19 June 2018


There is a Meejah story about a one-time evangelical chanteuse called Vicky Beeching who has  disdained Holy Order in the Church of England because that body is insufficiently appreciative of her rather unevangelical Lesbianism, about which she has just ... yes, you guessed correctly ... written a book.

The Sunday Times has a jolly picture of her, clad ut videtur in her shiny leathers, standing in front of and with her back to an altar which (from what one can see of it) is stylistically Early Renaissance, with six candles on it and an apparently red hanging lamp. The statue above the altar may be of the Sacred Heart. One can't quite be sure.

It all seems rather unevangelical, unless the Evangelicals have changed a lot since I left the C of E, but I suppose the implicit narrative that she has turned her back on the Love of the Incarnate Word may be thought by some people to have a certain suitability. I won't enter into that debate.

I hope permission was duly sought by the journalists concerned for this use of the Church.

Perhaps the Church concerned should receive a share of the royalties on the book.


I do in fact know which Church Beeching chose for her photoshots that are being used to publicise her book. It is a Catholic Church; a Catholic Church with notices up forbidding photography. 

Beeching's quarrel is with the Church of England; in which, apparently, it has been made clear to her that if she were admitted to Holy Orders, she would be expected to be chaste. This is hardly a remarkable stipulation; the only objection I would make would be to the apparent assunption that chastity is something which is not also required of the Laity. This seems to me a mind-blowingly exaggerated form of corrupt and over-the-top Clericalism. However, no longer being a member of the Church of England, I would be open to fair criticism if I started laying down the law about how that apostate body should conduct itself. But surely I cannot be criticised for objecting to a member of that institution deciding to use a Catholic Church for her ill-judged exhibitionism and her advocacy of activities and lifestyles which Christ and His Church condemn. Is it not, at the very least, terribly bad manners?

I have rather wondered if the reason might be that, had she turned up in S Paul's or in Westminster Abbey and started to mess around with her photographers, "Security" would undoubtedly have intervened.

Or is it simply that, for these sad ideologists who promote disordered genital activity, the Catholic Church is the natural, indeed, prescriptive, object of hatred?  

Final frivolous passing thought: couldn't Beeching and her photographic crew go off and do stuff in some Kremlin Church, under the immediate and watchful eye of Vladimir Vladimirovich? One could then at least respect their courage. And the aftermath would be real publicity! Just think how sales would rocket!  


Patrick Sheridan said...

I met an Evangelical priest at Smaggers once. He had the biggest clerical collar I've ever seen, but had no qualms about wearing a gold dalmatic for Holy Saturday. In my more naive moments I even wondered what attracted him to an Anglo-Catholic church. These two things might help to illustrate how much Evangelicals have changed since your time in Old Ma' Damnable, father.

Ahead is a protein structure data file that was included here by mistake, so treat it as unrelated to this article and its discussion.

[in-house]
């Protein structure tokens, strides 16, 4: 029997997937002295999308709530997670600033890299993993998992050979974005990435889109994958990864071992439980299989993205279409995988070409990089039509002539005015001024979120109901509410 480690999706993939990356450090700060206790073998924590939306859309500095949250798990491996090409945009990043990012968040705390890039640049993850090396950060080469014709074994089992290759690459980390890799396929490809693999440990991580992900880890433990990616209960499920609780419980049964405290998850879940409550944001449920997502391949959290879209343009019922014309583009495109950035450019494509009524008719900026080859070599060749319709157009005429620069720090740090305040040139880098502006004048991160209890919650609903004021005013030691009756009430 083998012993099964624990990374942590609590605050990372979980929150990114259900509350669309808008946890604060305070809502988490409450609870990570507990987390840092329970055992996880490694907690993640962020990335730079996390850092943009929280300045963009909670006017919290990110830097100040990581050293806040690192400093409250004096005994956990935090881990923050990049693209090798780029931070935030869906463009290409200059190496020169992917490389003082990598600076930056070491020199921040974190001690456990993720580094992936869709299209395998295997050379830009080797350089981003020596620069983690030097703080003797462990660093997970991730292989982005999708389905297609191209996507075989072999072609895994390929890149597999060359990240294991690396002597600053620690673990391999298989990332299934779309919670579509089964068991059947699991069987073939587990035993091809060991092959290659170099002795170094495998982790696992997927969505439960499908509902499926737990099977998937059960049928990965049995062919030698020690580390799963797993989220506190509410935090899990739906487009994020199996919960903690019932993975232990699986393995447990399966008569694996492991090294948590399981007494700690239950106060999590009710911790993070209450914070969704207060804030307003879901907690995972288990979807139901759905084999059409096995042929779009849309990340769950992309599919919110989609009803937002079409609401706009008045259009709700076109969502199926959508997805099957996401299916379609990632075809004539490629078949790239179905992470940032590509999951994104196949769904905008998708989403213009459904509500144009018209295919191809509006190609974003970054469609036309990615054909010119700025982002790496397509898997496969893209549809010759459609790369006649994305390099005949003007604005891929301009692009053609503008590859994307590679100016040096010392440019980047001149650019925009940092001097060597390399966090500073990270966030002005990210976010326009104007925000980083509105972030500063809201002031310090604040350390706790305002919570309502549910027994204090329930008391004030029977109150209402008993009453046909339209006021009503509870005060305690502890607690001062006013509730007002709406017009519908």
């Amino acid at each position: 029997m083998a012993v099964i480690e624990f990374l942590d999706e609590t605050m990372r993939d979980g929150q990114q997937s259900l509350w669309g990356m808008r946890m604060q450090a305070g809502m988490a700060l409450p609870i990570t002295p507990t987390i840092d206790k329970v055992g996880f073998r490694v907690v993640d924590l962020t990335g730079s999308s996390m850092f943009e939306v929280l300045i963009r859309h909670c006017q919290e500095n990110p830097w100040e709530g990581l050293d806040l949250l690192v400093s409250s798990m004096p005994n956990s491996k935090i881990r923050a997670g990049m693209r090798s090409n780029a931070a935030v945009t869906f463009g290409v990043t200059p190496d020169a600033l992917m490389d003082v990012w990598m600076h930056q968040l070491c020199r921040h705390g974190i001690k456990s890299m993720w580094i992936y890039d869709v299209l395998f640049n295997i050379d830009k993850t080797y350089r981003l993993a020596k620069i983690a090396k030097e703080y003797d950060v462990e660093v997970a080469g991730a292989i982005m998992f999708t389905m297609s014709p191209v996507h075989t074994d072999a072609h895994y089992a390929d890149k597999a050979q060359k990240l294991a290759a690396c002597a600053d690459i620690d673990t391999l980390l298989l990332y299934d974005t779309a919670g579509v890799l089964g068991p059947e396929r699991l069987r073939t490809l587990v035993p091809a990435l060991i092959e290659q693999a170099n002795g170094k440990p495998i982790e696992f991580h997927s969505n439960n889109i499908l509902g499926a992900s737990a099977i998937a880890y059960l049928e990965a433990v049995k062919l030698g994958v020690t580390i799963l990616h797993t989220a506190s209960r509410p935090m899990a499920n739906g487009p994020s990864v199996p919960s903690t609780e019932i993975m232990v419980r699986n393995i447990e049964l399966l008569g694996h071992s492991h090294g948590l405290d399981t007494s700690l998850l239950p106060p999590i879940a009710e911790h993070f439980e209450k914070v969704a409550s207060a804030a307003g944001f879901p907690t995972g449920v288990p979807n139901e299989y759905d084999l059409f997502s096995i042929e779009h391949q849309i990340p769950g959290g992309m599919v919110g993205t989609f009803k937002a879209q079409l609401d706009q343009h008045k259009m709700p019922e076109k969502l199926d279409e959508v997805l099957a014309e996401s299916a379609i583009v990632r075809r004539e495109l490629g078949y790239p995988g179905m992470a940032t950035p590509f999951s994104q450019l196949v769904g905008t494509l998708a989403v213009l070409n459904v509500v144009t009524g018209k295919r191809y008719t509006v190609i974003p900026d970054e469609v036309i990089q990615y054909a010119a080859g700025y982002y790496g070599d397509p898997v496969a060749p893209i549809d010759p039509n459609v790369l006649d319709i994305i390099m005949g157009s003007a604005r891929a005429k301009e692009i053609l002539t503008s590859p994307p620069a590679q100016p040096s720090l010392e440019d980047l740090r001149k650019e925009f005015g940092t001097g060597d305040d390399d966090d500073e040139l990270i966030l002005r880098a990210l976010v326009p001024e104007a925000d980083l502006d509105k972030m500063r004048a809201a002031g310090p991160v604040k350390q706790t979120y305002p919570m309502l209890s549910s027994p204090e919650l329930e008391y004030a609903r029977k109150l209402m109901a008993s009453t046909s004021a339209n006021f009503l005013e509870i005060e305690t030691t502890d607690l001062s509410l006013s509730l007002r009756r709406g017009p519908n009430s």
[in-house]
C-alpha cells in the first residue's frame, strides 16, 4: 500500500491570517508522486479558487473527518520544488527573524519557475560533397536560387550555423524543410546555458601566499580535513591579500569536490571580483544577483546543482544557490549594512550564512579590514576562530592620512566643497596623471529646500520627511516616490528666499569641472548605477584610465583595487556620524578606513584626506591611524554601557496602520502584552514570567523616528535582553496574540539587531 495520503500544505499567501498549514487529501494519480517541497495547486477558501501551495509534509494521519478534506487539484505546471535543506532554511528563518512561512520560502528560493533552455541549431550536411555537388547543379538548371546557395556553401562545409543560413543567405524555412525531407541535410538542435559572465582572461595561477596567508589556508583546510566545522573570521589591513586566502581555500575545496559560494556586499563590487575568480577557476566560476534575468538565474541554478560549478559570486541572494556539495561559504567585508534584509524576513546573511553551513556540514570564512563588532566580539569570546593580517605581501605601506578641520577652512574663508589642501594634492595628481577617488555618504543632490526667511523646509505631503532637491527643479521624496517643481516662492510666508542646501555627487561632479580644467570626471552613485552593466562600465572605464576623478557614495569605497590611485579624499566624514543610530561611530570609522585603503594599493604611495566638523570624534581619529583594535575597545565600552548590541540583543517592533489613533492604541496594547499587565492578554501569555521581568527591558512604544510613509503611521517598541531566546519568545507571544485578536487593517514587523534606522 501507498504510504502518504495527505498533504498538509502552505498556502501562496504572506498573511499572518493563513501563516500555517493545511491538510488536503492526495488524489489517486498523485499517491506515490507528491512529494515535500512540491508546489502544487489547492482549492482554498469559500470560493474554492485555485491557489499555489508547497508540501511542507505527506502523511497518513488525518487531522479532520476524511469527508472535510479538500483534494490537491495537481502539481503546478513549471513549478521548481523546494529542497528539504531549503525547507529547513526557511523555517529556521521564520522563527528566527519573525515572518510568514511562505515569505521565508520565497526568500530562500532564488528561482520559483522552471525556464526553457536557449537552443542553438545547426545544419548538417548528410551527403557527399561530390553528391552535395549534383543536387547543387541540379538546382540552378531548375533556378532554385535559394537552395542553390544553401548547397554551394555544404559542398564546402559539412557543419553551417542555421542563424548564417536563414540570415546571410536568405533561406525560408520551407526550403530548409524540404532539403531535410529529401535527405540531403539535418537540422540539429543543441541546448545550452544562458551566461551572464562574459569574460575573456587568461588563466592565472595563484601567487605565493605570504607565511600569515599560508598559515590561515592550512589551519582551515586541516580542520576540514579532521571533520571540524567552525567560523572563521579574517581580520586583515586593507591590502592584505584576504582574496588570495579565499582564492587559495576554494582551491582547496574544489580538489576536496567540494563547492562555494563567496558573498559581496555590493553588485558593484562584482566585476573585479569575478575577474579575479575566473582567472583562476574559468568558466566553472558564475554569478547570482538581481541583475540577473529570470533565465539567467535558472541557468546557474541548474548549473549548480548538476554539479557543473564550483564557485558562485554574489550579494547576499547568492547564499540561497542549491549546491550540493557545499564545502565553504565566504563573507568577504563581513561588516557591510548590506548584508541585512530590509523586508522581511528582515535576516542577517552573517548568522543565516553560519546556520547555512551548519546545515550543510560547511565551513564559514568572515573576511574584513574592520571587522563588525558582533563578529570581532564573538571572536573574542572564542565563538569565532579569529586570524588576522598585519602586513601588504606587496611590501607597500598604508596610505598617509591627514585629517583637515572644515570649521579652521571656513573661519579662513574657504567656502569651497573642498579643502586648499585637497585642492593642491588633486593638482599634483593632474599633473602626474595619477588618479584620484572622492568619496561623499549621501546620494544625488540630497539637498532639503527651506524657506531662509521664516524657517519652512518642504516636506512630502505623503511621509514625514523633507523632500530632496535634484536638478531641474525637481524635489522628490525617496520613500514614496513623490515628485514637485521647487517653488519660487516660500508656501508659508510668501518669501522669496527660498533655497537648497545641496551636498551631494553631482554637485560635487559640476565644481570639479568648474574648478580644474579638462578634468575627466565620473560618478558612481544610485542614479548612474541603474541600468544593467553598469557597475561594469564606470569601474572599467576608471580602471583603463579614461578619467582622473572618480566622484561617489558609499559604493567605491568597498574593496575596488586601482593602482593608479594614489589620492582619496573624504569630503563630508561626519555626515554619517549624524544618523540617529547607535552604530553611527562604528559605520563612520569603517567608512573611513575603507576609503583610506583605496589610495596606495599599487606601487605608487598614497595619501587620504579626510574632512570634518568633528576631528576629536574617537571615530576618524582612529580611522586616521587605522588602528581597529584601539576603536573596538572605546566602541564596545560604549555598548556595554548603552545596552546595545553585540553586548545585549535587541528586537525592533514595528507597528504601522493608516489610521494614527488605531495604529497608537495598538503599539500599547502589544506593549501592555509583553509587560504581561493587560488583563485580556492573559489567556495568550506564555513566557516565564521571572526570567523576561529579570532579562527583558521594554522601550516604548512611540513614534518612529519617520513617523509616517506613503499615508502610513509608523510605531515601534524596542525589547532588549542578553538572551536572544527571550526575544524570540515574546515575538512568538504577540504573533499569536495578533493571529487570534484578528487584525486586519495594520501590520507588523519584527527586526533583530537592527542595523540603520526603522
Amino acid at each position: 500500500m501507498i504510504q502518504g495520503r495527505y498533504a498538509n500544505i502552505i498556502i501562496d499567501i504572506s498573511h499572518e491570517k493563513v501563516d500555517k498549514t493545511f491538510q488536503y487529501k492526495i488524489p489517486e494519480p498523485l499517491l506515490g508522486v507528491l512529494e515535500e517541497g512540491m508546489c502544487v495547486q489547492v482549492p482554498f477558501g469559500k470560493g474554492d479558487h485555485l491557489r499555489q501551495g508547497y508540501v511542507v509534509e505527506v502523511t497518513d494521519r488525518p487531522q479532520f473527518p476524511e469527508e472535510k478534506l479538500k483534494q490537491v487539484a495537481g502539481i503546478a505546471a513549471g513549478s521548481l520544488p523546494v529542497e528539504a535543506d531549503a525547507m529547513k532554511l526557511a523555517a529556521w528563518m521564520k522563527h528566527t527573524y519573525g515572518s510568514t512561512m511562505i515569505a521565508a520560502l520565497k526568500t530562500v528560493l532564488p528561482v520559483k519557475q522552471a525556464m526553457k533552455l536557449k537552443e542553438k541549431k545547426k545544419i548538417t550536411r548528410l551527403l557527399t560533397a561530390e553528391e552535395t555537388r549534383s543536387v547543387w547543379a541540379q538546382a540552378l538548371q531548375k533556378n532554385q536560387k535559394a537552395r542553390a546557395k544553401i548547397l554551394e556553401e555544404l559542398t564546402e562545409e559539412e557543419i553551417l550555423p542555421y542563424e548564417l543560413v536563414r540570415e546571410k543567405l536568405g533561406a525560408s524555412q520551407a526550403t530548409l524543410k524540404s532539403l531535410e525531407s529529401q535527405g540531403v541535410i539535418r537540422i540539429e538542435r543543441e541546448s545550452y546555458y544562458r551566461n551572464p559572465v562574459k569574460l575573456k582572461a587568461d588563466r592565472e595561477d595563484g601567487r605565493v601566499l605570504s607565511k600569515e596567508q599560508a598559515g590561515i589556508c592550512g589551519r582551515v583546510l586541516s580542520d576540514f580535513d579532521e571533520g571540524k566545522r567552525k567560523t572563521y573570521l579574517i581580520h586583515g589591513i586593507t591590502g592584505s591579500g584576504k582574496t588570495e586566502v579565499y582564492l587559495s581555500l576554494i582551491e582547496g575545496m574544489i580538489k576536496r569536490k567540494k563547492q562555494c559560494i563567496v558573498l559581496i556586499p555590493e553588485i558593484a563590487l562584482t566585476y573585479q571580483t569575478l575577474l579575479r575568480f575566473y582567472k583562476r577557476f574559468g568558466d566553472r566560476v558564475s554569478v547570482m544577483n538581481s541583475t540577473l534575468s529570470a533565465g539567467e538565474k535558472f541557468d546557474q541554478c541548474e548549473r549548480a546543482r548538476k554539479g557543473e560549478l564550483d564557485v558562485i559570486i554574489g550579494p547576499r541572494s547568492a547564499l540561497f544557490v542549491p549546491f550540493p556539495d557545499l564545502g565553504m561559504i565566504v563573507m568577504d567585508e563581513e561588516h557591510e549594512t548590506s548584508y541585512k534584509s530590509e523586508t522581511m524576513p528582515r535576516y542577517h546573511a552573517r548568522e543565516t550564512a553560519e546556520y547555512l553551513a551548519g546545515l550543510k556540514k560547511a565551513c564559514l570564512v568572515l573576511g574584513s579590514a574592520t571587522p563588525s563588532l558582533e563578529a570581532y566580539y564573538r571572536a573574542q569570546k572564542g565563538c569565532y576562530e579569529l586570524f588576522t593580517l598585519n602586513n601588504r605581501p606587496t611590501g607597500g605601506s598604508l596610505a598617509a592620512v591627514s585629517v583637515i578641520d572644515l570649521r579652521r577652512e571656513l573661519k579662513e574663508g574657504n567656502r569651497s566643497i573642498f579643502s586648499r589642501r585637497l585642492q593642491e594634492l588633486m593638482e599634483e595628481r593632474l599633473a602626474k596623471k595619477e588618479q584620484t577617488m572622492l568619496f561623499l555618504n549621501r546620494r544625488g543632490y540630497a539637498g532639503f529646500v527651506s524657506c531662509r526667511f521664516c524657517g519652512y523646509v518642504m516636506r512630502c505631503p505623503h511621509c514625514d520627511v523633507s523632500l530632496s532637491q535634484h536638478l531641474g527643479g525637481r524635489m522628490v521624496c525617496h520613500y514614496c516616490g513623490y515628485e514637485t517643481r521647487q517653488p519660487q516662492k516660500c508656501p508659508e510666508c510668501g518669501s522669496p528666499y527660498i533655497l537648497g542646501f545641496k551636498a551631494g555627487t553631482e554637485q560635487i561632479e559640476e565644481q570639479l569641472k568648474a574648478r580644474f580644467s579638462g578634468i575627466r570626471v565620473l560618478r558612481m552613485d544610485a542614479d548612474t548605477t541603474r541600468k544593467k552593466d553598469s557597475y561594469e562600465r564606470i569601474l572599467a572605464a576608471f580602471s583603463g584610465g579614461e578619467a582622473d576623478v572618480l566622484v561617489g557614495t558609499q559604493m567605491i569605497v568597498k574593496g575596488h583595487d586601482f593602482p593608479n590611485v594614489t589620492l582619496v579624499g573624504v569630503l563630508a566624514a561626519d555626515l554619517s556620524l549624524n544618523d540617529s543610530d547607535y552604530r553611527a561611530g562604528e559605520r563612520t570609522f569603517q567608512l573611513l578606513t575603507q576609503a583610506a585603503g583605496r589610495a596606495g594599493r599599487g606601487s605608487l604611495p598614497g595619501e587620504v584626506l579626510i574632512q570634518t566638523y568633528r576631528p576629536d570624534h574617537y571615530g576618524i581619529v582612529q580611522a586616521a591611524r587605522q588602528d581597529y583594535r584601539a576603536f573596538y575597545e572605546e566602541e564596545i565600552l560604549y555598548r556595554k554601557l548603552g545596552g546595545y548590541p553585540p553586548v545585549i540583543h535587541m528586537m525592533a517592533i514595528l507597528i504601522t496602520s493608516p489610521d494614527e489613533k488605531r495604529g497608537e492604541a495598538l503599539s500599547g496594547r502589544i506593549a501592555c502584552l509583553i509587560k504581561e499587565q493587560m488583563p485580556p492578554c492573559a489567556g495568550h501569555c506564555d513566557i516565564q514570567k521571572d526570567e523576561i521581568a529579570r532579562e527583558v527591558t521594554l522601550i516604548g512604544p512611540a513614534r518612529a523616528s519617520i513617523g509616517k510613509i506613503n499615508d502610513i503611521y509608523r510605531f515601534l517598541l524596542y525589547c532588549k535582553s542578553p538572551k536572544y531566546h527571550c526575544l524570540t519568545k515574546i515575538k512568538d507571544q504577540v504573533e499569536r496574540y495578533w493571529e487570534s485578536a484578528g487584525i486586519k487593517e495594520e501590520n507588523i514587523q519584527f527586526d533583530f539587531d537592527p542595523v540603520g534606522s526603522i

william arthurs said...

In news reporting, as distinct from photography for commercial purposes, you can get away with a lot. If there is no-one there to stop you physically, the rule is "Get the story, get the photograph."

The photographer Edwin Smith (as recounted by Robert Elwall in Evocations of Place, his monograph on Smith's work) faced an exhausting task persuading deans and chapters of English cathedrals to allow him to take his view-camera and tripod inside and set it up for the half-hour exposures he often needed in dim light. By contrast, I was in York in March and went into York Minster with my camera; I asked what the procedure was to request permission to take photographs for personal use [which was enforced in the old days]. The steward just laughed and said "We don't worry about that any more", pointing to the scores of tourists snapping away. The York Minster website states that commercial photography is subject to the terms of a licence, but I don't know how that can be enforced in practice.

Unknown said...

Any relation to the Beeching who destroyed our national rail service?

Mr Grumpy said...

And there's me looking forward to reading your views on rural branch lines, Father. Clickbait - j'accuse!

Sprouting Thomas said...

You say that this songwriter has been cold-shouldered by her own church and ought to be driven out of ours too - how sad! I know we are all meant to be very patrimonial nowadays and resist the classicizing tendencies, but if you are really so against her use of the Sapphic and Alcaic metres (she may be just a beginner!), then instead of carping away from the back-benches, why don't you take it on yourself, as a schoolmaster, to teach her some new ones? I'm sure even the impeccably tasteful C of E couldn't object to a few sonorous Leonines!

I vote we all club together and get her a subscription to "Vates", by way of example.